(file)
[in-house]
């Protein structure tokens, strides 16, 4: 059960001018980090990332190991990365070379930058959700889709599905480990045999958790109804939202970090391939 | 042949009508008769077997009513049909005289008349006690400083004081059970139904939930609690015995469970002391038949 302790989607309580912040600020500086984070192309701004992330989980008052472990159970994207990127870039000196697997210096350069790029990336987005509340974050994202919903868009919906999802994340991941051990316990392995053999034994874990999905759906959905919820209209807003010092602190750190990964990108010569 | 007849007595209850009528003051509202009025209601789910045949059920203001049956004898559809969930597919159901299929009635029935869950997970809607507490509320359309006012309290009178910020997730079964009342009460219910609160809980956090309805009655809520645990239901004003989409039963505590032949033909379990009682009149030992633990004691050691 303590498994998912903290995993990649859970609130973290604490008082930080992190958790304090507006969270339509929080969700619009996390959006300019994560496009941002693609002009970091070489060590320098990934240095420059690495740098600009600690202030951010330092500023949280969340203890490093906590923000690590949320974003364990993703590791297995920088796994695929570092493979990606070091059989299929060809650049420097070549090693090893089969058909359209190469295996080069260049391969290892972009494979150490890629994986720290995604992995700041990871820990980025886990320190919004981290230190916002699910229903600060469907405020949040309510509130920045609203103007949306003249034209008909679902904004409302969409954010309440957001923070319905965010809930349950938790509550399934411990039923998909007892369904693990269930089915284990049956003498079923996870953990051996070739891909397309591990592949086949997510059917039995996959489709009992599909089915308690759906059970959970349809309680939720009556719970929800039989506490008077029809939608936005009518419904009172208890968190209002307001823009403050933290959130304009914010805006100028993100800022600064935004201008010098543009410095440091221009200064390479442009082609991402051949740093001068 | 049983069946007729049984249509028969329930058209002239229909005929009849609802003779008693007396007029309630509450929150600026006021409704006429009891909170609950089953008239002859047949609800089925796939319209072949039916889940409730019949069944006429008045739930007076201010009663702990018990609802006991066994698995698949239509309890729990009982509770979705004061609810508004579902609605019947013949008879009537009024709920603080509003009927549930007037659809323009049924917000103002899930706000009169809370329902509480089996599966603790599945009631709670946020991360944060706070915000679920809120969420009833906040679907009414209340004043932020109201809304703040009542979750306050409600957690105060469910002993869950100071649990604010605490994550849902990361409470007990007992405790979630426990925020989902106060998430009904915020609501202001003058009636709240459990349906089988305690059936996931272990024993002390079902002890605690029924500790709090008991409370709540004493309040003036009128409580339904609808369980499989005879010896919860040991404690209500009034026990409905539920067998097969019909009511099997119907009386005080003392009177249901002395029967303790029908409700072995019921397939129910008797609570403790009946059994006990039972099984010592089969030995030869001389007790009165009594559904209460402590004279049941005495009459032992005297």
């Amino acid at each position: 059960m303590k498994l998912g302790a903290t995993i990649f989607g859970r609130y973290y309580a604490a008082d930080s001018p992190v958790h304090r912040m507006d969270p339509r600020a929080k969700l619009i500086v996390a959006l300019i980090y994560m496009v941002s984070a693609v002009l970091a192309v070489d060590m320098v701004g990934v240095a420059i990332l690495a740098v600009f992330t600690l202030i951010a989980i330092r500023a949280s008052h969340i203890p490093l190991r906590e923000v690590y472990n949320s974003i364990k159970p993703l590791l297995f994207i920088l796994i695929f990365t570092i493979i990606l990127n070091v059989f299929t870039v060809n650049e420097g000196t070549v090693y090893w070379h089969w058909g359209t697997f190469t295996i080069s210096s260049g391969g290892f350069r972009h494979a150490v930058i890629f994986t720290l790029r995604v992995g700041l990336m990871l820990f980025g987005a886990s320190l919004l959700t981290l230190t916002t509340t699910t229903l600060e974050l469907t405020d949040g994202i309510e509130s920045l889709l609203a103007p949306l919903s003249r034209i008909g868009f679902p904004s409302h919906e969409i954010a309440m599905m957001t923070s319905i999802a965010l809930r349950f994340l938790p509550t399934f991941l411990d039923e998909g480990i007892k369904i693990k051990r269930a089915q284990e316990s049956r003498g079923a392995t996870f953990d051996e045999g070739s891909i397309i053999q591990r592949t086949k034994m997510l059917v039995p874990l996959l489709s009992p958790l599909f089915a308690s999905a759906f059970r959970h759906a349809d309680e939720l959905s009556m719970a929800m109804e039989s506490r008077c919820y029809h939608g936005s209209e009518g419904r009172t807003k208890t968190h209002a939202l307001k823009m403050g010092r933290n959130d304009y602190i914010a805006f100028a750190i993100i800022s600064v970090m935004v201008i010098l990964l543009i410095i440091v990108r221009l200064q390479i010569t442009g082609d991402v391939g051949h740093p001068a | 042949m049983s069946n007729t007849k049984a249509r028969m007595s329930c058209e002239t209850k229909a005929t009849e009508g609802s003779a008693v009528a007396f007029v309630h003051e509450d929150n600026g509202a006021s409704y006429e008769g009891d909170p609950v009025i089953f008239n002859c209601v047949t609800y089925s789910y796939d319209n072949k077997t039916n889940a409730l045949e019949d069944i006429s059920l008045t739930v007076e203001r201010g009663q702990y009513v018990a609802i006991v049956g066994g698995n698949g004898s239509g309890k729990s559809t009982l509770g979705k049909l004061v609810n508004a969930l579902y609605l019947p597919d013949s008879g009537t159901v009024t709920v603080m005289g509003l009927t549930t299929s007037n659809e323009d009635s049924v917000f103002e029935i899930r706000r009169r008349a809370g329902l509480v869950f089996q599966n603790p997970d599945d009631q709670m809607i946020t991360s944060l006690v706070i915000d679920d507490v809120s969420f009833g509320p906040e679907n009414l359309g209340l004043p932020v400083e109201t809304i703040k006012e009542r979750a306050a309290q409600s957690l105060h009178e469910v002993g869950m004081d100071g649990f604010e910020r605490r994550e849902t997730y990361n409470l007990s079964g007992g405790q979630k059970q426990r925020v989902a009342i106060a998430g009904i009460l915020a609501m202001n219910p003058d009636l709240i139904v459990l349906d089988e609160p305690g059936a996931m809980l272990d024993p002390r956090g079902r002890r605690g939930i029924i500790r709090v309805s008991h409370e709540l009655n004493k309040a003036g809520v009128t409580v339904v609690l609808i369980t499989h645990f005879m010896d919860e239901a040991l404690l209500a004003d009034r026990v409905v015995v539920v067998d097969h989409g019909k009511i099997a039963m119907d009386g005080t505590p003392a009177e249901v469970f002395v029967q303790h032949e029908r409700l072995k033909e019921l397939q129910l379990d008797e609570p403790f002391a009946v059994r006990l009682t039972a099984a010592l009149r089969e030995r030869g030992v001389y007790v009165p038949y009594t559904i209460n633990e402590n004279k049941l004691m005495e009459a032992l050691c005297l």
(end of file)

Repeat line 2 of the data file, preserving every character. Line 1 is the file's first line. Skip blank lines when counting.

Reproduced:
């Protein structure tokens, strides 16, 4: 059960001018980090990332190991990365070379930058959700889709599905480990045999958790109804939202970090391939 | 042949009508008769077997009513049909005289008349006690400083004081059970139904939930609690015995469970002391038949 302790989607309580912040600020500086984070192309701004992330989980008052472990159970994207990127870039000196697997210096350069790029990336987005509340974050994202919903868009919906999802994340991941051990316990392995053999034994874990999905759906959905919820209209807003010092602190750190990964990108010569 | 007849007595209850009528003051509202009025209601789910045949059920203001049956004898559809969930597919159901299929009635029935869950997970809607507490509320359309006012309290009178910020997730079964009342009460219910609160809980956090309805009655809520645990239901004003989409039963505590032949033909379990009682009149030992633990004691050691 303590498994998912903290995993990649859970609130973290604490008082930080992190958790304090507006969270339509929080969700619009996390959006300019994560496009941002693609002009970091070489060590320098990934240095420059690495740098600009600690202030951010330092500023949280969340203890490093906590923000690590949320974003364990993703590791297995920088796994695929570092493979990606070091059989299929060809650049420097070549090693090893089969058909359209190469295996080069260049391969290892972009494979150490890629994986720290995604992995700041990871820990980025886990320190919004981290230190916002699910229903600060469907405020949040309510509130920045609203103007949306003249034209008909679902904004409302969409954010309440957001923070319905965010809930349950938790509550399934411990039923998909007892369904693990269930089915284990049956003498079923996870953990051996070739891909397309591990592949086949997510059917039995996959489709009992599909089915308690759906059970959970349809309680939720009556719970929800039989506490008077029809939608936005009518419904009172208890968190209002307001823009403050933290959130304009914010805006100028993100800022600064935004201008010098543009410095440091221009200064390479442009082609991402051949740093001068 | 049983069946007729049984249509028969329930058209002239229909005929009849609802003779008693007396007029309630509450929150600026006021409704006429009891909170609950089953008239002859047949609800089925796939319209072949039916889940409730019949069944006429008045739930007076201010009663702990018990609802006991066994698995698949239509309890729990009982509770979705004061609810508004579902609605019947013949008879009537009024709920603080509003009927549930007037659809323009049924917000103002899930706000009169809370329902509480089996599966603790599945009631709670946020991360944060706070915000679920809120969420009833906040679907009414209340004043932020109201809304703040009542979750306050409600957690105060469910002993869950100071649990604010605490994550849902990361409470007990007992405790979630426990925020989902106060998430009904915020609501202001003058009636709240459990349906089988305690059936996931272990024993002390079902002890605690029924500790709090008991409370709540004493309040003036009128409580339904609808369980499989005879010896919860040991404690209500009034026990409905539920067998097969019909009511099997119907009386005080003392009177249901002395029967303790029908409700072995019921397939129910008797609570403790009946059994006990039972099984010592089969030995030869001389007790009165009594559904209460402590004279049941005495009459032992005297």